By Chrysta Naron
William Shakespeare once asked, “What’s in a name?” Letters! That’s what’s in a name. As children begin to read and write, they’re often eager to learn to write their own name. They love discovering what letter it begins with (and every letter that follows!). A name graph is a simple, yet brilliant, way to teach young kids to spell their names, and help them practice writing a variety of uppercase and lowercase letters at the same time.
This simple literacy idea breaks down a child’s name letter by letter, along with some other names with special meaning for them. A name graph even lends itself to math skills, like counting and the concepts of more than and less than. This tutorial walks you through an easy home lesson plan to teach reading and writing skills using a name graph.
To begin, you’ll set the stage by reading a book together—kids love storytime and it brings another dimension to the activity. I use Alma and How She Got Her Name by Juana Martinez-Neal, about a little girl who was given a very long name by her father. With each of her names, a story unwinds, and Alma learns to love all of her many monikers. Alma and How She Got Her Name centers Latinx culture, showcases a female author of color, and makes your bookshelf all the more inclusive. This book is fun, culturally representative, and a great jumping off point for creating a name graph.
- How Alma Got Her Name by Juana Martinez-Neal (or another book about names)
Cost: About $10 if you buy the book. Free, if you can check out the book from your local library, or use one of the read-alouds available for no cost online.
Step 1: Using the ruler to guide you, create a grid 13 squares across and 9 squares down on a sheet of paper. Optional: You can also create this on the computer and print it out to use.
Step 2: Write the name Alma on the first line of the graph, one letter per square. If you like, you can write all of Alma’s names in the graph, one name per line.
Step 3: Cozy up with your child and read Alma and How She Got Her Name together. Alternatives: If you can’t find a copy, The Name Jar by Yangsook Choi or Chrysanthemum by Kevin Henkes are good alternatives.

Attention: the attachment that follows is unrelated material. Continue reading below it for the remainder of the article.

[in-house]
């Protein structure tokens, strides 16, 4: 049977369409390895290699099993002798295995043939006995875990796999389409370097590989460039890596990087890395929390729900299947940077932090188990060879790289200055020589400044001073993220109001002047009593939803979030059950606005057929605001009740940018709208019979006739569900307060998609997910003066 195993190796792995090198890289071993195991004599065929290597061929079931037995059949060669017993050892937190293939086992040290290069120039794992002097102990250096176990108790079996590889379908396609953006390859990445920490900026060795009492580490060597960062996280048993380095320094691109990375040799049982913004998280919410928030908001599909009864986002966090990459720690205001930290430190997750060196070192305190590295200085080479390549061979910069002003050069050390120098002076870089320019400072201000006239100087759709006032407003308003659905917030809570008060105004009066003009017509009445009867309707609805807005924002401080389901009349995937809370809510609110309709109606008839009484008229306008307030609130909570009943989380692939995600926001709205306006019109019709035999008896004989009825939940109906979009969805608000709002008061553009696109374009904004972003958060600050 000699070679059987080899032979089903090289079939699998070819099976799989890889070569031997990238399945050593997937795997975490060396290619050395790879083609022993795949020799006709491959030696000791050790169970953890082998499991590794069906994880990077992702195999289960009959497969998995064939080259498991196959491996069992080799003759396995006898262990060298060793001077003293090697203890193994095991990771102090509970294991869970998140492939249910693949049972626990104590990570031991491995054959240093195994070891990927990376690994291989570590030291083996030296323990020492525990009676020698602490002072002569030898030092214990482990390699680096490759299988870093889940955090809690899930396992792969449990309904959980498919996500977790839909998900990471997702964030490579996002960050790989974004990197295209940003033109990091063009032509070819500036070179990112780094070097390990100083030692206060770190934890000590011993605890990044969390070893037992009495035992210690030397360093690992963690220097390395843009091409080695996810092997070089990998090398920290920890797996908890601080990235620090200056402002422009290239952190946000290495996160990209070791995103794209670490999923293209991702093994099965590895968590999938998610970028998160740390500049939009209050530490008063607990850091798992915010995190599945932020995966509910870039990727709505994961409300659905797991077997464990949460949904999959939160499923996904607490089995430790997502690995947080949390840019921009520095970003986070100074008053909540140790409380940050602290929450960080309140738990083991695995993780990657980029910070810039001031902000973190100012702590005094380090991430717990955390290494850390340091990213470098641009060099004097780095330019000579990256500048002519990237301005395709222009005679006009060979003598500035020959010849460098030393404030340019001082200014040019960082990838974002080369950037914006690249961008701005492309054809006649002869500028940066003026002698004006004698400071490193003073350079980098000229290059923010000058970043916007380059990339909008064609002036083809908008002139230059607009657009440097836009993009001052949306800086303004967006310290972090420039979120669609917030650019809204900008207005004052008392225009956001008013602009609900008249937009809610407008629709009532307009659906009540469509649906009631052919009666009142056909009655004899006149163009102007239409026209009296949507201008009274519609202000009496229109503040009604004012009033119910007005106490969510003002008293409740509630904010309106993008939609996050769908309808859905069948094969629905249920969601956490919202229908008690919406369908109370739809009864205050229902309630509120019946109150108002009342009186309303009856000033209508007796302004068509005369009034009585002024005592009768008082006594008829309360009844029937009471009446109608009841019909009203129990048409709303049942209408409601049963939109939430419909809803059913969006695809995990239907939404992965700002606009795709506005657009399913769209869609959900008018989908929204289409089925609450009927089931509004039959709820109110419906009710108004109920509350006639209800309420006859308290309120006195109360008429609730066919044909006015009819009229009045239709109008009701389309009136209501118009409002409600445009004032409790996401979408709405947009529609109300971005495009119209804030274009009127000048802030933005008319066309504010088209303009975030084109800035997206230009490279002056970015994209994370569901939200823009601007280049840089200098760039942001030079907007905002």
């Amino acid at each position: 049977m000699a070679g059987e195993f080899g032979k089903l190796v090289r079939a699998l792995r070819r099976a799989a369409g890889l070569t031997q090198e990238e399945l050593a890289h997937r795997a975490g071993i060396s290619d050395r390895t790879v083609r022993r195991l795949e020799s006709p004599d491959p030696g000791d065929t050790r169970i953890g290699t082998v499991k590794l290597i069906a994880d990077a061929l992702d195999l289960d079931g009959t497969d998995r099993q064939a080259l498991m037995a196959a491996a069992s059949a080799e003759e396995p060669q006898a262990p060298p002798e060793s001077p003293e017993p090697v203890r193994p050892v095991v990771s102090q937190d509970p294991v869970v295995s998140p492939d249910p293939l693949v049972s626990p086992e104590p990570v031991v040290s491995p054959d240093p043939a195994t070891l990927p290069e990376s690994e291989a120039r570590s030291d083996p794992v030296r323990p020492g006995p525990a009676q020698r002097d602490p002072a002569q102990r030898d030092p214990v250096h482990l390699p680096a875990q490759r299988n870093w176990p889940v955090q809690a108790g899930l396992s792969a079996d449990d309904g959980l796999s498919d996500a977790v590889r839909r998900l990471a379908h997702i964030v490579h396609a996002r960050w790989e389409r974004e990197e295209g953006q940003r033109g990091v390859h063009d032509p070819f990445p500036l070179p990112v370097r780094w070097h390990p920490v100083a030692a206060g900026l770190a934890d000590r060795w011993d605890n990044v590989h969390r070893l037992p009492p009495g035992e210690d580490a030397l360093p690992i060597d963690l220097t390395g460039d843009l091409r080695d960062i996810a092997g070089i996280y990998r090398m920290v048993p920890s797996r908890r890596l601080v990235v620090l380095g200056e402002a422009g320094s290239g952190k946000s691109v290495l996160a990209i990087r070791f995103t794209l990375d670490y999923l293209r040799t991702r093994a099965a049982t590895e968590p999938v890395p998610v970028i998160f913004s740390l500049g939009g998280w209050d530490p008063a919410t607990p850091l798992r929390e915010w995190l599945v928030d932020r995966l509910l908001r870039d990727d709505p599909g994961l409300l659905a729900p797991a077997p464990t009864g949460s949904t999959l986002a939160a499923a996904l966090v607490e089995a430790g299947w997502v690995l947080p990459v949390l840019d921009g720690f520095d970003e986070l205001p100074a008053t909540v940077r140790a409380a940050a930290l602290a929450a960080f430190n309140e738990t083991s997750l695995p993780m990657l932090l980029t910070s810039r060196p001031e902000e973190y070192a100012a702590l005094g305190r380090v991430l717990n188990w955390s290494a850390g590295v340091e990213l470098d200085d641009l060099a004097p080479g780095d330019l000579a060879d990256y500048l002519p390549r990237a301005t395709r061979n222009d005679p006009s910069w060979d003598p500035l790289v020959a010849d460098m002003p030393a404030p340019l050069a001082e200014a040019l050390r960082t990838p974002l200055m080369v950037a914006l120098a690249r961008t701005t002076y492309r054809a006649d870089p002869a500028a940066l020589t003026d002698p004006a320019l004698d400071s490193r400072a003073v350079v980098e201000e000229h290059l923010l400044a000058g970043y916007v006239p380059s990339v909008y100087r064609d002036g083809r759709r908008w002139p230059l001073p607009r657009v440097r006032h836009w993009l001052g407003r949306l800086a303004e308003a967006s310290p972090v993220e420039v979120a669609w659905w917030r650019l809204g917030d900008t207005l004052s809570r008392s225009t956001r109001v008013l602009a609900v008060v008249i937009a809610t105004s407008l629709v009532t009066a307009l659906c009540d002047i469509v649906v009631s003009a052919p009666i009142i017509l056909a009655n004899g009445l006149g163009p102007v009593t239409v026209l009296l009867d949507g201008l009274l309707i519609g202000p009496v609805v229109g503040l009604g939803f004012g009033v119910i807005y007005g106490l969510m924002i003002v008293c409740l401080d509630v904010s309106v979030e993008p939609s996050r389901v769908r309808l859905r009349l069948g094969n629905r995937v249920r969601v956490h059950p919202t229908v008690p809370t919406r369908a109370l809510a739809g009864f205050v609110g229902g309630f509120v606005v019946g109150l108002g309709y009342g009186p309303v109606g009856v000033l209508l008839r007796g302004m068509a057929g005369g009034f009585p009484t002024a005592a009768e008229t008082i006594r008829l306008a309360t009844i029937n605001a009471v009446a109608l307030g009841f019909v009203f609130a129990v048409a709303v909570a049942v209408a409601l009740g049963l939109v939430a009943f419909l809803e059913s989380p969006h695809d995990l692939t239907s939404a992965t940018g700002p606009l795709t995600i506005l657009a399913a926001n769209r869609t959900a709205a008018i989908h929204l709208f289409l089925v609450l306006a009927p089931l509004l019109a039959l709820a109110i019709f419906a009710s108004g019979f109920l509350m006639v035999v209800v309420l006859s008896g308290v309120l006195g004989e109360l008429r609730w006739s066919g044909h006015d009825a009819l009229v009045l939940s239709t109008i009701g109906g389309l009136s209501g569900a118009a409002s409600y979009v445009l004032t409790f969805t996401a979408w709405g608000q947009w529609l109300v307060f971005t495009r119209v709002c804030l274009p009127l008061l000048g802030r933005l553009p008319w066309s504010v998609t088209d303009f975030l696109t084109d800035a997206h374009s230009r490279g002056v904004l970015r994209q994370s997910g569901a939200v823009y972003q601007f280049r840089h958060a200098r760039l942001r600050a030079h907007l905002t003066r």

Step 4: Grab the name graph, and help your child read each letter in Alma’s name out loud. Point out the uppercase and lowercase letters.
Step 5: On the line beneath, help your child write their name, again one letter in each box. Teach them that their name begins with an uppercase letter (because they are so super special!) and help them use lowercase for all the other letters. You can help them by spelling their name aloud or by writing the letters and letting your child trace them, depending on their knowledge level.
Step 6: Help your child fill in the rest of the chart with more names. They may wish to write their middle and last names. Your child can also ask other family members, friends, or neighbors how to spell their names, or you can help them write the names of significant people in their lives.
Step 7: When the sheet is full, sit together and reflect on all the names written down. Who has the longest name? The shortest? Do any of the names start with the same letter? What letters do they share?
You know what else is great about using Alma and How She Got Her Name with the name graph? It’s an excellent opportunity to connect and let your child learn about their family. You can tell your child the origin of their name and teach them the names of relatives, too. Every moment spent learning together is a moment of bonding and is a way to pass down knowledge from past generations.
So, what’s in a name? A whole lot!